Art can be a powerful force with the ability to unite or divide.

This was one of the main messages Aga Khan Museum Director Henry Kim brought up while discussing the importance of art in our increasingly polarized world during the final session of the Ismaili Centre Toronto’s speaker series, Who Are We, Where Are We Headed?, in October.

During his conversation with Dr. Amyn Sajoo, Kim explored the changing nature of art throughout history and the influence that art has had on our society, both positive and negative.

“Through the arts, you can generate an appreciation of the arts, which means that you don’t have to be born into a community to now belong in it,” Kim said in an interview with after his discussion with Sajoo.

“That’s where I think art can be powerful in terms of bringing outsiders in.”

Kim explained how people around the world experience the interconnectedness of different cultures through the creation of artwork and art programs that promote unity and pluralism.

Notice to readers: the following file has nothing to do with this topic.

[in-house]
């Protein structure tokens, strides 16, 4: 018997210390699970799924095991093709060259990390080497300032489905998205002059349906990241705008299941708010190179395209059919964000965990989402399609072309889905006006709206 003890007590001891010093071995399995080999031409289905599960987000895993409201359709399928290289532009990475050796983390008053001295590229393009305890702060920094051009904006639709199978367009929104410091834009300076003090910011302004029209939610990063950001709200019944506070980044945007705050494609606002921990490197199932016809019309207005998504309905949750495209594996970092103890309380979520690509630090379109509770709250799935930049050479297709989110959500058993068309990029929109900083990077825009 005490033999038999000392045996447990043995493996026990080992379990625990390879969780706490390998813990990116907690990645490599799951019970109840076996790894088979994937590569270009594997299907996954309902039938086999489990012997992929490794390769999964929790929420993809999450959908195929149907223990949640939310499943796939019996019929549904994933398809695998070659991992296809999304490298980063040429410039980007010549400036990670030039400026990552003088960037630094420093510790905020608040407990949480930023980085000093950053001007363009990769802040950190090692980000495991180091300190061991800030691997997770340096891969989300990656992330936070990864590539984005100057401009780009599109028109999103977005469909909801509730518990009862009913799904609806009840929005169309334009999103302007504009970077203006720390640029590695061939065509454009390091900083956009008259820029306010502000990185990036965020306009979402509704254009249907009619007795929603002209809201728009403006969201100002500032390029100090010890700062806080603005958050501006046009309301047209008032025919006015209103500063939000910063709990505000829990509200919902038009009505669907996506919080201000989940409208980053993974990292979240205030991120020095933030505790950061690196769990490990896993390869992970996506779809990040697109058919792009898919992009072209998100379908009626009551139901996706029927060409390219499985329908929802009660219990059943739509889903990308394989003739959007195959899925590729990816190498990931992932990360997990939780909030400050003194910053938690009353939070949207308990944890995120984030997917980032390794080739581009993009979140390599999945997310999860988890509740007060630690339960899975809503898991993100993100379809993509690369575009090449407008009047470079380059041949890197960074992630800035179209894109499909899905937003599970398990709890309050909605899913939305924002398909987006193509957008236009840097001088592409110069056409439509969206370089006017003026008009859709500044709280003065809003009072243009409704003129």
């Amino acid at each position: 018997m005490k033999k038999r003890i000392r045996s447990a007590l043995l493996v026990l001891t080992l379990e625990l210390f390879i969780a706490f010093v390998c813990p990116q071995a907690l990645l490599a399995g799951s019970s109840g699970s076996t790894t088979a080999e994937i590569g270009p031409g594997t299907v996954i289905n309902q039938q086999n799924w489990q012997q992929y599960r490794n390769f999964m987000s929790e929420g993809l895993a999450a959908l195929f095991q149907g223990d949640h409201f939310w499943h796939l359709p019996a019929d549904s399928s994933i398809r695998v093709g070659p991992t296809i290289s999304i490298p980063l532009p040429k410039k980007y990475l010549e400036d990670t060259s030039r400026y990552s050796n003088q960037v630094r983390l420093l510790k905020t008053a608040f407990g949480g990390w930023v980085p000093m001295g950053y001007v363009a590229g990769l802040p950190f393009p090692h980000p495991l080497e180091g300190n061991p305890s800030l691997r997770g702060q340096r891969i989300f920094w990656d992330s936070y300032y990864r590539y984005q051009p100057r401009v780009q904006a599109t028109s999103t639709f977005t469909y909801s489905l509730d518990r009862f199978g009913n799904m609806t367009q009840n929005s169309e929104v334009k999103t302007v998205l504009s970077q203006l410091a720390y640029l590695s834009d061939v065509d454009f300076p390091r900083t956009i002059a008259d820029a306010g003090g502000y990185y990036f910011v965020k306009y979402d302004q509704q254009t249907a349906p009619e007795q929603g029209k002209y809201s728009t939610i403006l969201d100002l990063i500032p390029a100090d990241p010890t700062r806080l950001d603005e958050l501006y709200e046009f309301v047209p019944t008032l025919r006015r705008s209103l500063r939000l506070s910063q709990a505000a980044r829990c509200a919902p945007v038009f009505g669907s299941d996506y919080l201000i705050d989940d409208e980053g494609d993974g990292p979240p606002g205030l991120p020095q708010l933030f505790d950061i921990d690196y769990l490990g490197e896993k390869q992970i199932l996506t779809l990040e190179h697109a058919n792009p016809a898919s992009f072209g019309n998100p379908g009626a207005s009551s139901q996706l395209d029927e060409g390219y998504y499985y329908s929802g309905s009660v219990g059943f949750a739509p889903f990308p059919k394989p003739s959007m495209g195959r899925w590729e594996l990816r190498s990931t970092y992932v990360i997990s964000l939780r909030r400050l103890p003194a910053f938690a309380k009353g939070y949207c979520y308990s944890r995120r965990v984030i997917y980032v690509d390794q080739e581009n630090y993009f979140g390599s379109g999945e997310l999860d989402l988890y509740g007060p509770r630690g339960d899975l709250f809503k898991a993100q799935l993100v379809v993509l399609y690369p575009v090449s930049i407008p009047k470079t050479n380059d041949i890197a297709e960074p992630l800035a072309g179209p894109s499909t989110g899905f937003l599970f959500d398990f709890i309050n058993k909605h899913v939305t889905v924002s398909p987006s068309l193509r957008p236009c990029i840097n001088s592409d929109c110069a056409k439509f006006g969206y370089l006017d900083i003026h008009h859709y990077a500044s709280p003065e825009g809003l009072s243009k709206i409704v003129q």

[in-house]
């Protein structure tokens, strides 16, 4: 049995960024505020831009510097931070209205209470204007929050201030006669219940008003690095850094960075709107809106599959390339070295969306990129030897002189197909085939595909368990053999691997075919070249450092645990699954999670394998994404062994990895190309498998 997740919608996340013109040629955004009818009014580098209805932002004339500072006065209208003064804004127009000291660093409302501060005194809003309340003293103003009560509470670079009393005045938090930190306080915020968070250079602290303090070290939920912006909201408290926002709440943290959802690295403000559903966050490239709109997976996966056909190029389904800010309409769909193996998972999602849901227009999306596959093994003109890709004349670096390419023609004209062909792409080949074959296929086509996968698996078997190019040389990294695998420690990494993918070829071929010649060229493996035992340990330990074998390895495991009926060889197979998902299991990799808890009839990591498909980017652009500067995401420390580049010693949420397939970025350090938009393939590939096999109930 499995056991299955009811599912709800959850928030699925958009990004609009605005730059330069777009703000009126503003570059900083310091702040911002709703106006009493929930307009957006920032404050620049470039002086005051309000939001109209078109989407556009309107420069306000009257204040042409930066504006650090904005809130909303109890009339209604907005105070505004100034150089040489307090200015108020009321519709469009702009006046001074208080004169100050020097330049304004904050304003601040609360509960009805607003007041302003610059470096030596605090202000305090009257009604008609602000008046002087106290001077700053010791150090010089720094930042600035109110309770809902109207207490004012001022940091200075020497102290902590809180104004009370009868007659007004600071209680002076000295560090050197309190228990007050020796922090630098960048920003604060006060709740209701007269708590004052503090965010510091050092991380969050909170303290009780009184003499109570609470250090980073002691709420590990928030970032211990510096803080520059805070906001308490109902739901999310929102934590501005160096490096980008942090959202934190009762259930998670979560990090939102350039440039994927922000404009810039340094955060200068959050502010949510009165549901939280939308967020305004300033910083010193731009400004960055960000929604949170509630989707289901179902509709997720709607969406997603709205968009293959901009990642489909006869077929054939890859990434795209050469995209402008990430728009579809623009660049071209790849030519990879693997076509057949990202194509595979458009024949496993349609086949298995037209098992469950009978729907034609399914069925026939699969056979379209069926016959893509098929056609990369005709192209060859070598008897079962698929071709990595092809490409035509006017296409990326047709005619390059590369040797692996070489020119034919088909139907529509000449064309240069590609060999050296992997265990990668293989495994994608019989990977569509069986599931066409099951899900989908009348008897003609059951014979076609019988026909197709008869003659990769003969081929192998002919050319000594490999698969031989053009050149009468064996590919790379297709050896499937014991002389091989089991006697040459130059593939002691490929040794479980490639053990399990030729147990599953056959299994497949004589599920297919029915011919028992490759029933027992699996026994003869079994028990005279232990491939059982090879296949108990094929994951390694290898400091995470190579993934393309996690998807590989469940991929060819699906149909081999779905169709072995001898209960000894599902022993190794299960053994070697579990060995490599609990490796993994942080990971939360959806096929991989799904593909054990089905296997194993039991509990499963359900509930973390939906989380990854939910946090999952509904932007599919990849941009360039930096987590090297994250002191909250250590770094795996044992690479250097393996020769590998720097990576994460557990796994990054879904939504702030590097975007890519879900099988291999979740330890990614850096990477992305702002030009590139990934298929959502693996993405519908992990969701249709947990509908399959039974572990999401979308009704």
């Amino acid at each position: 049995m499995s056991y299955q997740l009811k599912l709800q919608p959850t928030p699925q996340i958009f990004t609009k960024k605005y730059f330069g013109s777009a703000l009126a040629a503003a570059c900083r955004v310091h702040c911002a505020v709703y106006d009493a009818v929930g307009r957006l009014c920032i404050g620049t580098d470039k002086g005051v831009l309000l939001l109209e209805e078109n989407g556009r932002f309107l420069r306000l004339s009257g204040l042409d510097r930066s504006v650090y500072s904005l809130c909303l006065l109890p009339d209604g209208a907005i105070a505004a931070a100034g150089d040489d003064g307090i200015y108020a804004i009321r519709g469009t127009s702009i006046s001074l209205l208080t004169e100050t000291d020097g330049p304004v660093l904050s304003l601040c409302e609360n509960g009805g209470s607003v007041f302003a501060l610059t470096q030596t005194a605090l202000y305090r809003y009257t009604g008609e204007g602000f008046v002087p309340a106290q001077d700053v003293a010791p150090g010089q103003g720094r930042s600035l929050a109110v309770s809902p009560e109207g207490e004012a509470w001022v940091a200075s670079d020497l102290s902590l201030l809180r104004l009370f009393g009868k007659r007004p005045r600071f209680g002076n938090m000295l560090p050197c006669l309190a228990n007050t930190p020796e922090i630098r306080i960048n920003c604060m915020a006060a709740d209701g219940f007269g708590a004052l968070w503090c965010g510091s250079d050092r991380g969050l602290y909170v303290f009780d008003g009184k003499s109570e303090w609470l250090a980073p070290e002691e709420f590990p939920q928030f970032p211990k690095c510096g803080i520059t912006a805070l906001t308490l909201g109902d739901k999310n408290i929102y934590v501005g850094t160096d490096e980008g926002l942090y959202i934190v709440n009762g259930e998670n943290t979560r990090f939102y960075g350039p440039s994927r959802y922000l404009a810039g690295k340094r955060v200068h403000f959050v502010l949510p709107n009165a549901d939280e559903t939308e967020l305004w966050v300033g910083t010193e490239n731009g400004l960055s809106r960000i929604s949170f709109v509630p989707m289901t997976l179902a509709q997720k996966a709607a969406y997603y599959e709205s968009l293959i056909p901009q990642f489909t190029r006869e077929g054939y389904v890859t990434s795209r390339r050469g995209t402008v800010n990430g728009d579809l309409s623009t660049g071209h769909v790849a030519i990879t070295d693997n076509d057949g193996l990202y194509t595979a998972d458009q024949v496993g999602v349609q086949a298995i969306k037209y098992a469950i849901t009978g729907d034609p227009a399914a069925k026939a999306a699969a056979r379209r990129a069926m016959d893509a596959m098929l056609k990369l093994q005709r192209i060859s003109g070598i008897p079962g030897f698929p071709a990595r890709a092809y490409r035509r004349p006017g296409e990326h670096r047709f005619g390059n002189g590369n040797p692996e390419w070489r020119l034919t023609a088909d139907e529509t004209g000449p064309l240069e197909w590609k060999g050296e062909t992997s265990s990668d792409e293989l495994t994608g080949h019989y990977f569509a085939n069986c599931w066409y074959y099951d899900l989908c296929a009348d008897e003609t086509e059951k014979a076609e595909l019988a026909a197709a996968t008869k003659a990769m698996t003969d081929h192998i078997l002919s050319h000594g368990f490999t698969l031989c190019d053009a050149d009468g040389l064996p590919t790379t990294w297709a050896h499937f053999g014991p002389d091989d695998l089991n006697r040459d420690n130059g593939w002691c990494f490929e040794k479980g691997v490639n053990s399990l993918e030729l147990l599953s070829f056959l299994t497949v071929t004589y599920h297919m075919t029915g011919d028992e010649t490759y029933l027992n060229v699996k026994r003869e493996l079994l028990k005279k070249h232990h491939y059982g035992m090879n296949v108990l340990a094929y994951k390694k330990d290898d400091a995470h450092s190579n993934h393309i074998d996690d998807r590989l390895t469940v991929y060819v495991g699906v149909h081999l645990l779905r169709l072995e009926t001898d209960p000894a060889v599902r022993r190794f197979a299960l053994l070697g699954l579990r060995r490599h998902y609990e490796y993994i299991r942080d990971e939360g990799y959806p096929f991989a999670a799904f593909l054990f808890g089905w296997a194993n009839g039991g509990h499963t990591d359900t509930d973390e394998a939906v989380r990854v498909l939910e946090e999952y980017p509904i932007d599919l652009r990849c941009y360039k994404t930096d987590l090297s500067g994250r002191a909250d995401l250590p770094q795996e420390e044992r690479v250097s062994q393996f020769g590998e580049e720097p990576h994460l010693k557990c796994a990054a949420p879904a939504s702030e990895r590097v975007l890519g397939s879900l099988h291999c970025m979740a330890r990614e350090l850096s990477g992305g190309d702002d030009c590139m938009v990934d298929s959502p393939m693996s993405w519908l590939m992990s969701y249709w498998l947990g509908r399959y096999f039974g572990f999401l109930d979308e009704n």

He also mentioned that art’s ability to unite depends on the artist’s intent: if a piece of art is meant to be representative, it’s more likely to be exclusive and less likely to unite as it is focused on one particular group or person.

Kim and Sajoo also spoke about how art’s influence on society has changed over time. Technology has allowed for the creation and expansion of new and existing art forms. For example, the rise of Instagram and other social media platforms has turned photography into an art form practiced by millions.

Phones and computers have also provided access to more art from around the world, Kim said, allowing us to generate a greater understanding and appreciation of different cultures.

“Today, you are less likely to be influenced by one single thing. The proliferation of art forms means that people are being influenced in smaller ways, but more often,” said Kim.

Concluding the discussion, Kim spoke about the importance of creating unifying art programs, such as those at the Aga Khan Museum, that aim to educate viewers about Muslim history and Islamic culture.

Audience member and Aga Khan Museum tour guide Mohamed Bhanji reflected on Dr. Kim’s talk, saying art was never a career option for him and his friends growing up in east Africa.

“Now that I’m in Toronto, I’m beginning to appreciate the value of art from an intellectual point of view and from the point of view of knowledge and beauty,” said Bhanji. “This [talk] helped me learn more about how to articulate what we have [in the museum] and tell a story.”

Why Art Matters was the last of six talks that are part of the Ismaili Centre Conversation Series curated by Dr. Amyn Sajoo on the ethics of citizenship, religion, and identity.


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